Anatomy of a Committed Donor
Everyone acknowledges the significant issues with acquisition — namely costs going up, yields going down. There also are significant issues with retention — namely not enough of it. This really is two sides of the same coin: (1) the increasingly expensive-to-acquire donor coming in (2) has little motivation to stay.
The financial argument for trying to keep donors is well-known — it can cost up to 10 times as much to bring in a new donor as hold on to an existing one, and it takes, on average, 18 months for a new donor to cover the cost of acquisition.
If the problems of acquisition and retention are related and severe, and the financial imperative to fix them so clear, then why are the trend lines getting worse, not better? Why aren't more donors giving a second gift?
The answer lies in the reasons people donate. First, let's posit that no donor on the planet engages in altruistic acts. They all want something. That something may be very abstract and ephemeral (e.g., to simply feel good, to know they are making a difference), but nevertheless real. You ignore the "something" at your peril.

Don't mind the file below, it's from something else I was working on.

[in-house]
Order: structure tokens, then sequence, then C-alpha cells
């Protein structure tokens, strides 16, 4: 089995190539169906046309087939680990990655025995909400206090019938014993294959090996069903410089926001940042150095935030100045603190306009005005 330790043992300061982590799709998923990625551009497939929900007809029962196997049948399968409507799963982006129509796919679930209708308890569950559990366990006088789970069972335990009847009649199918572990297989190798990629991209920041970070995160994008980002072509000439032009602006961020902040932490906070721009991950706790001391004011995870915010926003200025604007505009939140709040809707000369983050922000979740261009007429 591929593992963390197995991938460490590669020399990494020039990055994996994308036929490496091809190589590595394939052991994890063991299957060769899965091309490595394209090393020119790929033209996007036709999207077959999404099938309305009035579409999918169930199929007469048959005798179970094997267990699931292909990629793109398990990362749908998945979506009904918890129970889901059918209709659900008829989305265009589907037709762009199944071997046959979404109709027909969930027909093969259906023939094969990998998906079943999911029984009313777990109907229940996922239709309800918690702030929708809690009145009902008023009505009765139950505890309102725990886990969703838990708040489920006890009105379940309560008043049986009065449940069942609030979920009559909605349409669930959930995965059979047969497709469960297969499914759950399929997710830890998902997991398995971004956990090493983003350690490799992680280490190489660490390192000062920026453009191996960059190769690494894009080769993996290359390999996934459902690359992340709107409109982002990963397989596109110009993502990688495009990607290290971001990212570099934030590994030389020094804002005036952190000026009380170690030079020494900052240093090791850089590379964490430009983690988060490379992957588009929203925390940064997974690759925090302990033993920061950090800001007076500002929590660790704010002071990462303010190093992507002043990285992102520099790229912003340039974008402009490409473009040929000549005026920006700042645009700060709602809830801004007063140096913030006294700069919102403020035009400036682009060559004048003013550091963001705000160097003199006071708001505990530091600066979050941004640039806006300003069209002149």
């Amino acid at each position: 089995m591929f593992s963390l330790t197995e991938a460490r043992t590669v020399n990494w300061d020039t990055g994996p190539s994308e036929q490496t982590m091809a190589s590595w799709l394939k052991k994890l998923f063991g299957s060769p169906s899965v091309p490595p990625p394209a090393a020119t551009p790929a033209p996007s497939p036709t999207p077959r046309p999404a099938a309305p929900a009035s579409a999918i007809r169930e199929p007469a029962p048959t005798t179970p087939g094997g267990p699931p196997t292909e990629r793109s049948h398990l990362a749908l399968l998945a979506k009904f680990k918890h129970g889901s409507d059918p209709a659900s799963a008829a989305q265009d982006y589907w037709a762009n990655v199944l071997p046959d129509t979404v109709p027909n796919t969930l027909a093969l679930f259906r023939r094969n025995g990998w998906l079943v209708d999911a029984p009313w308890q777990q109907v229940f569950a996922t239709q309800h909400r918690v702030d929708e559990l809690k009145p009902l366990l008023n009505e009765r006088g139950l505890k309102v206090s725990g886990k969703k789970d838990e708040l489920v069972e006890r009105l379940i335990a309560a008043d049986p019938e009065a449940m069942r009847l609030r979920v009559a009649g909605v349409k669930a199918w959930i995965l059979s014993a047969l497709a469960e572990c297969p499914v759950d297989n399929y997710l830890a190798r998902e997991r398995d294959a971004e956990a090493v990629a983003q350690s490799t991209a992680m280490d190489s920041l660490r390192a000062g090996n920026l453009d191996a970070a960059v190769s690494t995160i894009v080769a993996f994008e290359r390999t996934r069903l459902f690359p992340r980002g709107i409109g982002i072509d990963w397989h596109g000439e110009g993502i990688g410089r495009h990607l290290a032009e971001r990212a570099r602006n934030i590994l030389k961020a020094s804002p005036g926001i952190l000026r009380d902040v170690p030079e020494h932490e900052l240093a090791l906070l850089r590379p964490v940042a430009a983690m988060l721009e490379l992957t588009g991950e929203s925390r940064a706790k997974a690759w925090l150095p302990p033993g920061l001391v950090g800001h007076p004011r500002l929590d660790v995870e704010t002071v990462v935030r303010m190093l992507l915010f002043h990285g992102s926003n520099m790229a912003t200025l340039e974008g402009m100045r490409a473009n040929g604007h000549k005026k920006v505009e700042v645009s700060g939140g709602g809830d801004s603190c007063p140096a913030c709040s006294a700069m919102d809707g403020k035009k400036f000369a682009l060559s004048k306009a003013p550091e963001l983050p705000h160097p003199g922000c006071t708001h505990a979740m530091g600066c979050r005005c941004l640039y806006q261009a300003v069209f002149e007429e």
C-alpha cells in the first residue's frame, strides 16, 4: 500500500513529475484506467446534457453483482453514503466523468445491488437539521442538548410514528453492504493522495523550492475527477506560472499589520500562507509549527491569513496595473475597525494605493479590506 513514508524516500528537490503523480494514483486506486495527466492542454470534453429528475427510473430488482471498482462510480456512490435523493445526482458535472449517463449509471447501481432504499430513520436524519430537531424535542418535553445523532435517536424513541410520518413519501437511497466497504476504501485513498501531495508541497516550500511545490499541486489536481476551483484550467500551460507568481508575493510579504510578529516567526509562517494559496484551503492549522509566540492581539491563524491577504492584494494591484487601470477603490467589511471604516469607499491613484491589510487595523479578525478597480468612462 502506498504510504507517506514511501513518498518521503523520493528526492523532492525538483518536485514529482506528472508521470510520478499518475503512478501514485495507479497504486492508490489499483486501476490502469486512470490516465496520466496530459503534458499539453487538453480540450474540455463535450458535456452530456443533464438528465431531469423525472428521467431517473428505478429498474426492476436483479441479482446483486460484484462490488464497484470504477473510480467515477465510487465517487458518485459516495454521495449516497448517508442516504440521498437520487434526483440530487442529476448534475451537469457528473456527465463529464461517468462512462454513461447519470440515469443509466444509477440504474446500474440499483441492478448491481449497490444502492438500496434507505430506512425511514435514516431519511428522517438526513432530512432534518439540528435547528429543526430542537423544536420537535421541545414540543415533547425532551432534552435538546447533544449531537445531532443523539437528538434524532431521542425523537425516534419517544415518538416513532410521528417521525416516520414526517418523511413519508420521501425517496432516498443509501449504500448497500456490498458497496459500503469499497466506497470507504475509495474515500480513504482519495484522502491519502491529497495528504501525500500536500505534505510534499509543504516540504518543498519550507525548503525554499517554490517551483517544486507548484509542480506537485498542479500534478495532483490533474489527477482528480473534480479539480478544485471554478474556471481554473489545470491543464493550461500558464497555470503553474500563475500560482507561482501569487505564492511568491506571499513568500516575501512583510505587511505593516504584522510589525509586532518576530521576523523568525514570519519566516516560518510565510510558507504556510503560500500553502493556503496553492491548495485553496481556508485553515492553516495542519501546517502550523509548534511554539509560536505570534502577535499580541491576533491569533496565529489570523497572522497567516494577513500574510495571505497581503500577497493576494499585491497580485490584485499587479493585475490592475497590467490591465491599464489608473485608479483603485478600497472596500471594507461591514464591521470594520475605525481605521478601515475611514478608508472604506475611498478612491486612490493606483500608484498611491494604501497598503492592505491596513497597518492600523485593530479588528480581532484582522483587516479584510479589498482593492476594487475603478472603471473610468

Your organization has, in all likelihood, delivered part of this "something" in order to get the first gift. It has even succeeded in establishing the tiniest modicum of trust since most donors never know if the money was well used. However, in most cases, as the retention data reflects, this first step is also the last. The nascent relationship is over.
That's right — the "R" word
No, not every donor wants a relationship; some simply make that first gift on a never-to-be repeated whim thanks to creative that struck a chord, lighting in a bottle or some other non-repeatable event. But many more donors do want that relationship. And as long as the cost to establish the relationship is less than the gain and it costs less than acquiring a new donor, why wouldn't you make it an organizational imperative to do so?